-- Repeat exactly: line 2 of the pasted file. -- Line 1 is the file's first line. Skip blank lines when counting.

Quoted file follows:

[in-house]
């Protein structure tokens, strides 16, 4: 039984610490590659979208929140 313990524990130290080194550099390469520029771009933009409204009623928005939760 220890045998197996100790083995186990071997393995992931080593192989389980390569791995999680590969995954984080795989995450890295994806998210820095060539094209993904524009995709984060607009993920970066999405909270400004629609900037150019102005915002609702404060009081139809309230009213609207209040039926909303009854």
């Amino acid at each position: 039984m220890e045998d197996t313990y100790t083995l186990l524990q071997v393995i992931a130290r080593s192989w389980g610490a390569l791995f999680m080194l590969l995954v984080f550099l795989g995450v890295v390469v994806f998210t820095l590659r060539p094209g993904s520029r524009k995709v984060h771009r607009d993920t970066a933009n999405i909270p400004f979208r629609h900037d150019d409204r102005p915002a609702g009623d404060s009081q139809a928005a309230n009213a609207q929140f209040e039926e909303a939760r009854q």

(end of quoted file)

């Protein structure tokens, strides 16, 4: 039984610490590659979208929140 313990524990130290080194550099390469520029771009933009409204009623928005939760 220890045998197996100790083995186990071997393995992931080593192989389980390569791995999680590969995954984080795989995450890295994806998210820095060539094209993904524009995709984060607009993920970066999405909270400004629609900037150019102005915002609702404060009081139809309230009213609207209040039926909303009854």